This was the first time Ducey’s plan was used to keep Grand Canyon open. The state spent $193,151.28 before the National Park Service issued a statement Jan. 6 that parks could use revenue funds to provide such services as trash pickup and waste disposal.

Saguaro National Park, near Tucson, also remained partly open during the shutdown. Roads and trails were accessible, according to a press release, but all visitor services were closed and there were limited emergency and rescue services. The park canceled all community events, including the annual Holiday Caravan program, scheduled from Dec. 22 through Jan. 25. The park did not have state funds to maintain trash and waste disposal, so community members stepped up, said Andy Fisher, chief of interpretation and public information officer for the park.

“We worked really hard here in Tucson to be a part of this community and to support this community and have felt very supported in return,” Fisher said.

Part of that help came through Friends of Saguaro National Park – a nonprofit fundraising partner of the National Park Service. Fred Stula, executive director of the group, said they began picking up trash the day after Christmas.

Stula said he initially had three volunteers, but after stories about vandalism in Joshua Tree National Park went viral, the number of volunteers jumped up. With a Facebook post, about 30 volunteers pitched in to keep the park clean.

“The volunteers, for the most part, they would not volunteer just one time,” Stula said. “There were actually some really unique cases where there were people coming out here on vacation and they would call and say, ‘We’re coming out to hike in the park, is there any way we can help pick up trash or with any of the efforts because we really support what you guys are doing and love the park.’”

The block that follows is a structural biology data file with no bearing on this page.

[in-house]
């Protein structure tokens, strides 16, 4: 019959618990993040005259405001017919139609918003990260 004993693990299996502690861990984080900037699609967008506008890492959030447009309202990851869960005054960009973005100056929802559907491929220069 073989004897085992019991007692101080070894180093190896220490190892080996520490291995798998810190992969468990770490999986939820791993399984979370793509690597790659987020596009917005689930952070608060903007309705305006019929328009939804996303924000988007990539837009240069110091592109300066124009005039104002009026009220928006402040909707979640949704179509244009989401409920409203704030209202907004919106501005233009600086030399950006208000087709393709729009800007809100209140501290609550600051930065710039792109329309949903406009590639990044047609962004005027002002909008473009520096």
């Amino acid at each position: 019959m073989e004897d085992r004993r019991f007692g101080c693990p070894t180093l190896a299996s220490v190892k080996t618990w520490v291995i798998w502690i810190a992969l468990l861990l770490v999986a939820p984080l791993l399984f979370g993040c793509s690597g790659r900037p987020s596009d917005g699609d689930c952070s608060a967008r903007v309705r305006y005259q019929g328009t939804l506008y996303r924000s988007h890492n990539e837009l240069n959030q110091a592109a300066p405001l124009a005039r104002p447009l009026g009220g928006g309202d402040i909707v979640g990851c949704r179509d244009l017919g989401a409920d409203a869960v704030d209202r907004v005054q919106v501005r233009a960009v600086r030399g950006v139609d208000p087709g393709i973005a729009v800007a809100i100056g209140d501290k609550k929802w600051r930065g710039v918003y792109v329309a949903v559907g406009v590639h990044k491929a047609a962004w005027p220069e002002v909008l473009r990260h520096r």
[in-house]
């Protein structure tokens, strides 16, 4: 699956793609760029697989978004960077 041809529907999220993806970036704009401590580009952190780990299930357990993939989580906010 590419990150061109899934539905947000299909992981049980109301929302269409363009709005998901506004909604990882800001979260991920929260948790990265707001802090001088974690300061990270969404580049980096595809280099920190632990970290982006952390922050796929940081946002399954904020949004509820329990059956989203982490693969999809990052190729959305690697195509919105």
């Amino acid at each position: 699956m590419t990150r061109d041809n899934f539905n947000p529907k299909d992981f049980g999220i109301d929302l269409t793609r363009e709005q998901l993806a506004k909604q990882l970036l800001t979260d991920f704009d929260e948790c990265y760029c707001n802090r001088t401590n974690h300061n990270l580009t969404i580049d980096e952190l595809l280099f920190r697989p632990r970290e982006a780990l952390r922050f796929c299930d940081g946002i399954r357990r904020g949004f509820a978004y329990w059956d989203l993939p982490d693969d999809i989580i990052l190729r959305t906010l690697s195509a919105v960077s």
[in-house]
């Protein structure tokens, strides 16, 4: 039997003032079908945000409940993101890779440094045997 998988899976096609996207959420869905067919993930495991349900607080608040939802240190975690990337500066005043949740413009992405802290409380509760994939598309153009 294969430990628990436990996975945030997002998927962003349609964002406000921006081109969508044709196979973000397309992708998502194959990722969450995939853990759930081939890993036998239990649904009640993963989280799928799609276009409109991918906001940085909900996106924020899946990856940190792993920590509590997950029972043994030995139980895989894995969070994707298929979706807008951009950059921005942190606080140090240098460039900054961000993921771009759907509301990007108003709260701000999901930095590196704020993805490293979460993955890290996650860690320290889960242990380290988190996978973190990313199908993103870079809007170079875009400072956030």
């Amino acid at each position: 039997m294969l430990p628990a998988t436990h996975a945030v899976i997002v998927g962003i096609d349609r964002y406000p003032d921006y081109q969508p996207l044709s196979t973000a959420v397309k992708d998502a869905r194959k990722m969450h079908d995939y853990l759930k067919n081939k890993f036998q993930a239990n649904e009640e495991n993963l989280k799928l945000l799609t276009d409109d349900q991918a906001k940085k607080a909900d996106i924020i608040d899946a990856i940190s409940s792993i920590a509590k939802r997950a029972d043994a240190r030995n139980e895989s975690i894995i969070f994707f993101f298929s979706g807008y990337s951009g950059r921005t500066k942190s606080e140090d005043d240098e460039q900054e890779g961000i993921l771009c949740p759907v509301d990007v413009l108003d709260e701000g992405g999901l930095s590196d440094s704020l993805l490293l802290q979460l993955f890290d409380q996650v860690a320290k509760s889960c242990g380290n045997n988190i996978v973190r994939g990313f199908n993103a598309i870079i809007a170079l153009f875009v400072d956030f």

Stula estimated he and his volunteers collected about 20 trash bags per week.

“Saguaro is very much a community park,” he said. “The individuals here really do care about it very passionately, and if they need to step in to help to do things they’re happy to do it.”

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At Grand Canyon, it was a similar story. Park officials and visitors say the trails were clean and most visitors seemed to follow the rules, aside from some snowy footprints near the edge were visitors ignored the railings at Mather Point.

With the help of employees in retail stores and restaurants, safety and other basic information were maintained for visitors to help them understand the importance of the park, Davis said.

Congress has until Feb. 15 to negotiate a Department of Homeland Security budget that would include funding for border security before the government again runs out of money. President Donald Trump has said if a deal isn’t reached by then, he will either close the government again or declare a national emergency to build a wall, which he says has been a key promise of his presidency.

Trump promised during the campaign to build a wall that Mexico would pay to construct.

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Photo by Chloe Jones/ Cronkite News

Visitors take photos at Mather Point at the Grand Canyon during the partial federal government shutdown. More than 6.2 million people from around the world visited the Grand Canyon in 2017, generating about $666 million in revenue.